Sean Penn once said that if the movie you're making isn't art, you're wasting your time.  Sorry, Spicoli, but you've become a little too serious for my tastes.  I want some fun with my art.  I like movies like Transformers and The Hangover.  So sue me.  Even though they're fantastical stories, they're people I can relate to.  I don't have much in common with Daniel Day Lewis' character in There Will Be Blood, which would fall under Penn's "art" test.  But an insecure teenager who just happens to fight an alien invasion side by side with other aliens?  That's more my cup of tea.  Art is great, and it has its place, all work and no play...  Jonathan Cain's sentiments said it best.  "You know what?  We're going to write songs about people's lives - about what's on their mind."  That's why they were so popular.  They wrote catchy songs with lyrics that people could relate to.  Again, what's wrong with that?

That being said, if you look at "Don't Stop Believin'" from a purely musical level, you're forced to give Journey some artistic credit.  Although the keyboard line and melody are pure pop, the rest of the song is more intricate and complicated than you'd think.  Drummer Steve Smith dances all over his drum set, keeping the beat but almost never playing the same beat on the same drum or cymbal.  He hits the tom toms, then lightly clinks a crash cymbal, finally hitting the snare that's the bread and butter of any rock song.  but after that, he clinks another cymbal, giving the drums an almost melodic quality to them.  Bassist Ross Vallory plays a bass line that isn't your typical timekeeper.  There's a nice buzzy effect to it and he jumps all over the place while also keeping the song moving forward, which is harder than you think.  Neal Schon's guitar work shows why people considered him a guitar wunderkind at the tender age of fifteen.  His opening guitar line has him racing over the neck, slowly building up to a massive shred, which culminates in a wail punctuated by a double crash of Smith's cymbals.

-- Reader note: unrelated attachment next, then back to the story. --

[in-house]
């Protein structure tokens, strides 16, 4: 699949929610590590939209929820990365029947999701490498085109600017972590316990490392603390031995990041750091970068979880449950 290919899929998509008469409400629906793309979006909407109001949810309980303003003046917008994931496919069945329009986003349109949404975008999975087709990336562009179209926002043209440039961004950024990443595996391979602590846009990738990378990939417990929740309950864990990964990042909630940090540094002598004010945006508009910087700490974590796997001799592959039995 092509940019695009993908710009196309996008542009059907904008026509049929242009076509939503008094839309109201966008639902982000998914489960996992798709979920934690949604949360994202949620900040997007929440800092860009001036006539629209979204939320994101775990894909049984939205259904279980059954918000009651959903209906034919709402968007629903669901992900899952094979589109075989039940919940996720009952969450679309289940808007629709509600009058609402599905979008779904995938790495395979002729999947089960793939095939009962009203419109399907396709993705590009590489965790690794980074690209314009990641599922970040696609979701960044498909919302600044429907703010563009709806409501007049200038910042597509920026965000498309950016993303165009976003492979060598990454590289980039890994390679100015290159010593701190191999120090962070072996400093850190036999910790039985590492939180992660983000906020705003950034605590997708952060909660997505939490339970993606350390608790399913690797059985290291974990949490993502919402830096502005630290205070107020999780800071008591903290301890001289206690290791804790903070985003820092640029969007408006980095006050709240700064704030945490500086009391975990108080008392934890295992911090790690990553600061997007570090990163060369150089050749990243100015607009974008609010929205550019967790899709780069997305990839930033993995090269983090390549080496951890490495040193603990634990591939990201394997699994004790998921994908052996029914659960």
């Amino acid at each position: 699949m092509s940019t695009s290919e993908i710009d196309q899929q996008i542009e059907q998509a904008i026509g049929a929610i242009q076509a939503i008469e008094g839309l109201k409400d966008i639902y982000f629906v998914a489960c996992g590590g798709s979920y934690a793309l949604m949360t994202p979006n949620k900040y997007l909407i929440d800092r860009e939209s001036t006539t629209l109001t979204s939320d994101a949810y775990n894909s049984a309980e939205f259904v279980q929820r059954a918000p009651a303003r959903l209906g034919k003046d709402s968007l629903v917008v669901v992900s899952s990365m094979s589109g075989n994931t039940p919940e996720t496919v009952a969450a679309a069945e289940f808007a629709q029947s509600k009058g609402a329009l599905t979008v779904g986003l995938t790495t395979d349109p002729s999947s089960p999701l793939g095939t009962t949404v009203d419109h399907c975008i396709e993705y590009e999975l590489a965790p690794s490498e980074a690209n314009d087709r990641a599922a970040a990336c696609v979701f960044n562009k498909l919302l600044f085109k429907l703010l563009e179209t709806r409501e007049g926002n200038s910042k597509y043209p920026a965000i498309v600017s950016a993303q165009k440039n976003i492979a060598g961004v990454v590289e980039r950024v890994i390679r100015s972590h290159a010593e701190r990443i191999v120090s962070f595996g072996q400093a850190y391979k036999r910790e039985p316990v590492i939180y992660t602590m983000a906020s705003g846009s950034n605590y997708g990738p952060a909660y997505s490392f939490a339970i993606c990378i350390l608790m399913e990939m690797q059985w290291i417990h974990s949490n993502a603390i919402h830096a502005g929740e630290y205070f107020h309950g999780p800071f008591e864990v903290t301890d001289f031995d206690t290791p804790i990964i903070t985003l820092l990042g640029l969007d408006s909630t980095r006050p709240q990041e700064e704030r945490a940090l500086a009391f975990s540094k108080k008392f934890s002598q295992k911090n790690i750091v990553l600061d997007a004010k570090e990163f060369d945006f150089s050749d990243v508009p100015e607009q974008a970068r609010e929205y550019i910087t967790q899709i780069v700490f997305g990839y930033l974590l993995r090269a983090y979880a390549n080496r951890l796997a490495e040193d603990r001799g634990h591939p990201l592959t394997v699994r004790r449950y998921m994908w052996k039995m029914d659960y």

Even the song structure belies the simplicity that's normally associated with pop songs.  They don't even get to the real chorus of the song until the last fifty seconds of the song.  The "corporate rock" textbook doesn't tell you to do that.  It's intro-verse-chorus-verse-chorus-solo-bridge-chorus-fade. 

And then there's the voice.  Steve Perry has arguably the greatest voice in the history of rock & roll.  He can belt out the rockers and softly deliver the tenderest of ballads.  His vocal performances bring what's needed for each song, and in "Don't Stop Believin'" it's a delivery that starts out on a smaller scale when the lyrics address despair, but then builds up into a strong and deliberate tone when the chorus finally arrives.  Jonathan's words flow out of Steve's voice so naturally, you can't believe the words aren't Steve's.  It's a lyricist/vocalist collaboration right out of the "Taupin/John" school.

Strangers waiting